Cinnamon Toast/New Poem (Rough First Draft)

Last night I said I wouldn’t rest until I had written something I could feel proud of. Here’s the first draft of a new poem.


Cinnamon Toast


As a child, your morning always started

with cinnamon toast. The edges had to be

slightly burnt, and the middle, just done,

a slightly simmering, warm spice pool.


I mix cinnamon with sugar. Butter

the side of the bread not toasted,

carefully apply the sugar and spice mix.


I put it under the grill, watch as I did

when you were four, five and six.


You were four when you asked what

would happen to a body in space without

a spacesuit. I took you to the library

and we stayed until we found out.


The sun had set by the time we left.

Your father had called the police.


I started the cinnamon toast because

I heard you move. I heard you shuffle

slowly in your Father’s socks across

the hall to the bathroom.


Three days ago you were so doped

up on diazepam you needed my help

to get you from bed to sink to toilet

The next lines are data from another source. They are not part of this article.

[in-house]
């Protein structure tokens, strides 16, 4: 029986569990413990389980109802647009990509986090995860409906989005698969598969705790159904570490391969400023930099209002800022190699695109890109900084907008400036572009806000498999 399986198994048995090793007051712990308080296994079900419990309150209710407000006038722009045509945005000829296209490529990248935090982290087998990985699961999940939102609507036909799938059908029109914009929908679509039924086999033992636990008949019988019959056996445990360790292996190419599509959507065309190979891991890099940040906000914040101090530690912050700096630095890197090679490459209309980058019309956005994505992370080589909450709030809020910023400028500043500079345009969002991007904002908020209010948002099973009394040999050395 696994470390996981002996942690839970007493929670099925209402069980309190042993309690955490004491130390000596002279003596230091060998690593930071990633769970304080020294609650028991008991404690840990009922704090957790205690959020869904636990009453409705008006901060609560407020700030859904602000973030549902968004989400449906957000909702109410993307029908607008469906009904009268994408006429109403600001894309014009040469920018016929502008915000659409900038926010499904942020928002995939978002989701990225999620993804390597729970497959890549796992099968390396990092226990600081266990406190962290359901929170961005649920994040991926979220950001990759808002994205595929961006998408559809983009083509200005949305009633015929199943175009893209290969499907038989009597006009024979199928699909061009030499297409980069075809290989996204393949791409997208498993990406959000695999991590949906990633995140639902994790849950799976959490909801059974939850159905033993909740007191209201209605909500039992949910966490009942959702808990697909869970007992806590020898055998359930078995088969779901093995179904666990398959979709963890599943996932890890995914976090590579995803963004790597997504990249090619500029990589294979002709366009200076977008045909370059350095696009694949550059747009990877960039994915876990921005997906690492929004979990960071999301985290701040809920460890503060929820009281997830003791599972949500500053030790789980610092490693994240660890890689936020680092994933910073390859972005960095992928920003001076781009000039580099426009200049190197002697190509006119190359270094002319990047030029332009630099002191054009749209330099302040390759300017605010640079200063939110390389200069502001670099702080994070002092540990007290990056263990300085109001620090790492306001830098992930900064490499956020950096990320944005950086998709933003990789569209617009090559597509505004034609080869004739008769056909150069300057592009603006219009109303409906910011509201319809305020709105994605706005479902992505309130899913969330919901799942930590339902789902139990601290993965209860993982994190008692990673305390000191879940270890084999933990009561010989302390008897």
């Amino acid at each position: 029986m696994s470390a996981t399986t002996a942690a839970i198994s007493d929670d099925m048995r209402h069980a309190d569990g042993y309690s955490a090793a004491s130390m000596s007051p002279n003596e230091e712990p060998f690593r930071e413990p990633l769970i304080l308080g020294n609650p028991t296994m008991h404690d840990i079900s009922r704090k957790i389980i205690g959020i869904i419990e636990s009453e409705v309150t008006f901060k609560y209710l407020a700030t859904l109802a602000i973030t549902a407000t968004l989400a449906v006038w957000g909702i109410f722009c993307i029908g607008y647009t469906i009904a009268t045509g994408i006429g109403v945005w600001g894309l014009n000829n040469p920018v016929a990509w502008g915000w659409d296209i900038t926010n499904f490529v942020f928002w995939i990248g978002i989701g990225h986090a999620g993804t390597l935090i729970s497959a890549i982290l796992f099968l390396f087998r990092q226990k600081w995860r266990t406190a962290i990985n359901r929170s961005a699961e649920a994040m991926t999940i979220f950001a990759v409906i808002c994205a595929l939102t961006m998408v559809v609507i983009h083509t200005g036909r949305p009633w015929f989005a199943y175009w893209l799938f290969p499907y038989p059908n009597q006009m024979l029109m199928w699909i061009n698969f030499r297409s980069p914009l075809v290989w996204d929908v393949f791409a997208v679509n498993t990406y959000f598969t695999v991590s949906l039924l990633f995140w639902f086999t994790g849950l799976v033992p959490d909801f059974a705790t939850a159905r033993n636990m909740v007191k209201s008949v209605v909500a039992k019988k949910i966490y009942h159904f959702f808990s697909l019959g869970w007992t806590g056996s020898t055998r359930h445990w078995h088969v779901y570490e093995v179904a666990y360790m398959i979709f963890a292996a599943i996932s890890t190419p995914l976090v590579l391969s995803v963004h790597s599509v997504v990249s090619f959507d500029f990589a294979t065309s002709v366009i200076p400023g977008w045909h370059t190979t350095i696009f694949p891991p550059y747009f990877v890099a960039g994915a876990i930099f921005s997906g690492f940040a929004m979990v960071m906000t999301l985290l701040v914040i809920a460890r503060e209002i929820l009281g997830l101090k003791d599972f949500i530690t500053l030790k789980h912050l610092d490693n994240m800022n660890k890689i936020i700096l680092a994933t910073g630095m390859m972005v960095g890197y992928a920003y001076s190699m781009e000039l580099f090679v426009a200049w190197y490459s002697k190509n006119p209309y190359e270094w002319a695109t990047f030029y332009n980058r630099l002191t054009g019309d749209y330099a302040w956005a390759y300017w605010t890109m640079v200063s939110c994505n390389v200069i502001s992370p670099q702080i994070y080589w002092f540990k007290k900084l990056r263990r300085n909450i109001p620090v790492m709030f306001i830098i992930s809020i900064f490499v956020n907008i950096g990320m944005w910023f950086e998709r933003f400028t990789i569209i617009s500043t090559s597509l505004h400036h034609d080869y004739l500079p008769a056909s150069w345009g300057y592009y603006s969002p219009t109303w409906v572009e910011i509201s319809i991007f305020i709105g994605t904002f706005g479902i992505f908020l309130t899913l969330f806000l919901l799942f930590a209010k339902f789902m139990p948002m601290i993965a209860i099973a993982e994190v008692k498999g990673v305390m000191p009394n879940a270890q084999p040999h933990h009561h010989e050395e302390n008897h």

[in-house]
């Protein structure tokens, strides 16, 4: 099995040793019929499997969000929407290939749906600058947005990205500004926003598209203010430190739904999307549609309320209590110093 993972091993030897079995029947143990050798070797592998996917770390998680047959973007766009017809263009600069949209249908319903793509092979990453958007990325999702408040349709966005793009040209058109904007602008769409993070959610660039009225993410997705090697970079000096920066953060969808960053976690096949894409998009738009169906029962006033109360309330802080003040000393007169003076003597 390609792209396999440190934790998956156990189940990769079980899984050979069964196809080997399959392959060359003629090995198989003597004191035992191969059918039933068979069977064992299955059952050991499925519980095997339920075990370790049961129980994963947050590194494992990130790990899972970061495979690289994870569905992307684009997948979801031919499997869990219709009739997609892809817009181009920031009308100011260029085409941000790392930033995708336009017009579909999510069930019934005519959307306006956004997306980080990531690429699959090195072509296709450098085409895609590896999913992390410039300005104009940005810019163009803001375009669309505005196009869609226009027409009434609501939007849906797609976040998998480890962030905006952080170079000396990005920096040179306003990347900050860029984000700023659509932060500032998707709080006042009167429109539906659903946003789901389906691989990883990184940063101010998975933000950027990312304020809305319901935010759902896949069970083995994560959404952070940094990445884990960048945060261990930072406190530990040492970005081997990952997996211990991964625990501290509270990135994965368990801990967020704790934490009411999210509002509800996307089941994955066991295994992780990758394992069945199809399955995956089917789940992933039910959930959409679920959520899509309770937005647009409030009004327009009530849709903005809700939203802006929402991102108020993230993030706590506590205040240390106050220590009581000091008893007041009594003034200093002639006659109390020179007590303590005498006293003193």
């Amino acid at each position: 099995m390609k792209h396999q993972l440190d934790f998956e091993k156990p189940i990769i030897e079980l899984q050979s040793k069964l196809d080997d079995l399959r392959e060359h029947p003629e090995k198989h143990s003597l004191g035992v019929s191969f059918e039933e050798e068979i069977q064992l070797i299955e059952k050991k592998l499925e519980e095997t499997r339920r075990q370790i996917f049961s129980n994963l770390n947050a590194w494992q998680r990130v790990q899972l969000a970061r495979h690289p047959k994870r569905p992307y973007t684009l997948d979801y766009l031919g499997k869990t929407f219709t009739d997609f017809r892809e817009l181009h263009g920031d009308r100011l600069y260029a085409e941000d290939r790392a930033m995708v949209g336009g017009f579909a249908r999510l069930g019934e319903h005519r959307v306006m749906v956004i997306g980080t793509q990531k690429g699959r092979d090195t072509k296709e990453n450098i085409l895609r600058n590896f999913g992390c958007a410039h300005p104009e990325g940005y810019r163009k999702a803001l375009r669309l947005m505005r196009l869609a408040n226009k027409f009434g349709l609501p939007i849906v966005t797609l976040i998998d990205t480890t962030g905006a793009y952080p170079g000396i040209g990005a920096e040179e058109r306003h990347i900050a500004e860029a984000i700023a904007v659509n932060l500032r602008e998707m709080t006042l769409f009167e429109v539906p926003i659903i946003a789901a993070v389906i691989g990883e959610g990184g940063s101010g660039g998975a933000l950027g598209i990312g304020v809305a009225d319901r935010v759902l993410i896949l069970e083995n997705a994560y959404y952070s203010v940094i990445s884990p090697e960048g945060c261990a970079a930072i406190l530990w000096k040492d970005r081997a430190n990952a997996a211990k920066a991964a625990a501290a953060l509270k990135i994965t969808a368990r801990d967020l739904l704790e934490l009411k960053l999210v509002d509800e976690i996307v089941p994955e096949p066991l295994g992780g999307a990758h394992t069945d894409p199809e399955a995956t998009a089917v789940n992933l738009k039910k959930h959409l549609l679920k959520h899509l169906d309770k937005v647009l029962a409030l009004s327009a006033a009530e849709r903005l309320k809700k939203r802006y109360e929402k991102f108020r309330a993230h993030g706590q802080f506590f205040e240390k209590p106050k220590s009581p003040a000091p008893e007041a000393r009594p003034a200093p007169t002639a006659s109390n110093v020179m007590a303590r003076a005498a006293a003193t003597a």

back to sink back to bed again.


I should be smiling that you’re moving

independently now, but I imagine

your face, your eyes

– like you’ve been forgotten at sea.


I imagine your skin, purple hued

like sleep is something foreign,

though at the moment, it’s all you do.


That and cry into books you look at

but don’t read.


I don’t want to think about the dreams

you have. In my head they’re all dark

and dangerous. In my head you always die.


I cut the cinnamon toast into fingers,

arrange them in stacks. I wait.


It’s hard to say how long it’ll take

before you make your way

all the way downstairs.


Sometimes, you’ll get halfway down,

then move around, go slowly back up.

Hope always congests in my chest.

It always hurts.


Yesterday your room smelt of sweat

and animal soaps from the Body Shop.


The atmosphere was fragile as blown glass.

I stroked and kissed your head. Said nothing.


Before yesterday, I tried to strain

your depression with compromises,

a different medication, more books,

a tea we hadn’t tried before.


There was so many sad pauses.

You curled there, naked expect for socks,

so honest and broken, brows wild, spots

and deep scratches across your shoulders

like the results of a dot to dot done in the dark.


You appear in the kitchen doorway,

a damp towel that was on the bathroom floor

around your shoulders. You tremor softly.


I want to applaud your astounding bravery.

Instead I quietly push the cold cinnamon toast

across the table. You sit. I breathe gently

so as not to scare you away.